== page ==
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Bengt Holmstrom, Oliver Hart win Nobel Economics Prize for contract theory

The new theoretical tools created by Hart and Holmstrom are valuable to the understanding of real-life contracts and institutions, as well as potential pitfalls in contract design, says the academy
Oliver Hart, Bengt Holmstrom

UK-born Oliver Hart and Finland-bon Bengt Holmstrom have won 2016 Nobel Economics prize for their contributions to contract theory, shedding light on how contracts help people deal with conflicting interests, the Royal Swedish Academy of Sciences announced on Monday.

“(Their work) lays an intellectual foundation for designing policies and institutions in many areas, from bankruptcy legislation to political constitutions,” the award-giving body said on announcing the 8 million Swedish crown ($928,000) prize.

The Royal Swedish Academy of Sciences said such contractual relationships can deal with anything from CEO bonuses to the deductibles and co-pays for insurance.

“The new theoretical tools created by Hart and Holmstrom are valuable to the understanding of real-life contracts and institutions, as well as potential pitfalls in contract design,” the academy said.

Both Nobel laureates are economics professors at universities in Cambridge, Massachusetts. The London-born Hart, 68, who is an American citizen, works at Harvard University, while Holmstrom, a 67-year-old Finnish citizen, works at Massachusetts Institute of Technology.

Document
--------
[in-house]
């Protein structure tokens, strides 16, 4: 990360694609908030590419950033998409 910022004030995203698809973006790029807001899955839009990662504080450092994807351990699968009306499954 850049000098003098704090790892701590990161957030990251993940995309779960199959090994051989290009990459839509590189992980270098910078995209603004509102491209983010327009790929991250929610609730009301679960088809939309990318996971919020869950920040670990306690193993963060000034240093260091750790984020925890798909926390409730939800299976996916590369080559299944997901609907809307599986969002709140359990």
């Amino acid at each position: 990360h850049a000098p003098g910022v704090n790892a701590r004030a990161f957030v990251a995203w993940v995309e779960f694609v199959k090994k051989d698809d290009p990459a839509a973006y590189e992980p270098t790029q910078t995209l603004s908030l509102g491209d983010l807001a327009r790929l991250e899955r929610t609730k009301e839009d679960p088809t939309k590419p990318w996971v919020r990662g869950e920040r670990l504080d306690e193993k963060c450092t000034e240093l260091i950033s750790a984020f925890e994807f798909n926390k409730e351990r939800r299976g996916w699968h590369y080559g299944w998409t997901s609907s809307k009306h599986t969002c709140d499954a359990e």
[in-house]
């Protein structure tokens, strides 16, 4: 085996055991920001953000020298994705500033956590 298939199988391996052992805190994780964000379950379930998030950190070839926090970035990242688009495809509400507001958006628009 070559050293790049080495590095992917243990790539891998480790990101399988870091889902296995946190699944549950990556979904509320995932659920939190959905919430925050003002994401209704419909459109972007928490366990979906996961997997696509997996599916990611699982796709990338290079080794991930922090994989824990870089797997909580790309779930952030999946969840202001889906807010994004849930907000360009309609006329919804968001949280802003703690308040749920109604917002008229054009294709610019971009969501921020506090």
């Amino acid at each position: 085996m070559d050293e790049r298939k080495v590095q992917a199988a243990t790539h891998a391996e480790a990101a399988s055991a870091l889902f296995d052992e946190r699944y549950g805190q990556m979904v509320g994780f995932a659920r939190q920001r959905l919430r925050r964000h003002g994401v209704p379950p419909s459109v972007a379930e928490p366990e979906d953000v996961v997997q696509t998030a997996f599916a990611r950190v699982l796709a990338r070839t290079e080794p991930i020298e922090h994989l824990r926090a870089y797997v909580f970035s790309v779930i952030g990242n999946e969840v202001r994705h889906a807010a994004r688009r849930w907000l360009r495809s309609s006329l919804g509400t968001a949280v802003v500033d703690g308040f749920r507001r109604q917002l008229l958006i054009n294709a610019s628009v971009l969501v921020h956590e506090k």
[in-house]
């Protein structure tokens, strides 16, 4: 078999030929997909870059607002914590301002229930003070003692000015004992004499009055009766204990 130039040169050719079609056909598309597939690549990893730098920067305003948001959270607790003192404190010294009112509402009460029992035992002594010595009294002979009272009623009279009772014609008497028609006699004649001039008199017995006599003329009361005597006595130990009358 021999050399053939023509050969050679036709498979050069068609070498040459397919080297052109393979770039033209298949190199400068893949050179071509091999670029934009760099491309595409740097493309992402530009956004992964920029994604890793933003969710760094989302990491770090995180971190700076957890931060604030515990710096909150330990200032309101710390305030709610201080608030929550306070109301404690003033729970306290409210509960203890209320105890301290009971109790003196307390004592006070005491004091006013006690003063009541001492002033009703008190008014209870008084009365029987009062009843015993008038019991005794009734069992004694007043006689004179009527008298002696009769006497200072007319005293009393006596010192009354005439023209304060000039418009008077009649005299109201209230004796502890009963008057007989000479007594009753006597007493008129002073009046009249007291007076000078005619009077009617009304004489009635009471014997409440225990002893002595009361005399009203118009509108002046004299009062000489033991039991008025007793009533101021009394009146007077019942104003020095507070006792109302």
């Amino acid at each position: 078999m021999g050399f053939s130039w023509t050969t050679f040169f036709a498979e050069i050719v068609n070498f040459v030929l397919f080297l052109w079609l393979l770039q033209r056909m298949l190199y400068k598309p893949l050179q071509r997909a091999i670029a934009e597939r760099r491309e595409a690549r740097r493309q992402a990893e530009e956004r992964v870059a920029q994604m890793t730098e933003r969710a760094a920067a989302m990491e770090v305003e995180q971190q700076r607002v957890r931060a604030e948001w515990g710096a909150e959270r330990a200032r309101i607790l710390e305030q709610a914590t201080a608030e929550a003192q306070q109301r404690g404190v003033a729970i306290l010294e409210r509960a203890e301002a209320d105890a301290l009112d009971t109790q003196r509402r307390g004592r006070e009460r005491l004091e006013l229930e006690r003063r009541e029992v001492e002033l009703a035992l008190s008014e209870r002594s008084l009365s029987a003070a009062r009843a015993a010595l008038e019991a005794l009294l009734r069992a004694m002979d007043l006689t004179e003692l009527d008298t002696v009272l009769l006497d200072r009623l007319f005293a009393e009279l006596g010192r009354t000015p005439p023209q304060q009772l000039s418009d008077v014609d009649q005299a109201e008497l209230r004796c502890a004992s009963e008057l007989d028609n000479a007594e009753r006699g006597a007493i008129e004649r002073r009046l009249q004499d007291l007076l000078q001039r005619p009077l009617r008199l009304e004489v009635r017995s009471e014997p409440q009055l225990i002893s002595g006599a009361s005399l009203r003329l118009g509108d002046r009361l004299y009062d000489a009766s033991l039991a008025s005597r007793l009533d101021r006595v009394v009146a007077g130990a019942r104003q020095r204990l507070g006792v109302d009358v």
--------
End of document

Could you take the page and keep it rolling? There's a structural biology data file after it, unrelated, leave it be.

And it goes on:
According to reports, Holmstrom has also served on the board of Finnish mobile phone company Nokia.

Speaking to reporters in Stockholm by telephone, Holmstrom said he felt “very lucky” and “grateful.”

In the 1970s, Holmstrom showed how a principal, for example a company’s shareholders, should design an optimal contract for an agent, like the CEO. His “informativeness principle” showed how the contract should link the agent’s pay to information relevant to his or her performance, carefully weighing risks against incentives, the academy said.

Hart made fundamental contributions to a new branch of contract theory in the mid-1980s. The academy said his findings on “incomplete contracts” shed new light on the ownership and control of businesses.

“His research provides us with theoretical tools for studying questions such as which kinds of companies should merge, the proper mix of debt and equity financing, and which institutions such as schools or prisons ought to be privately or publicly owned,” the academy added.

“Through their initial contributions, Hart and Holmström launched contract theory as a fertile field of basic research. Over the last few decades, they have also explored many of its applications. Their analysis of optimal contractual arrangements lays an intellectual foundation for designing policies and institutions in many areas, from bankruptcy legislation to political constitutions,” read the academy’s press statement.

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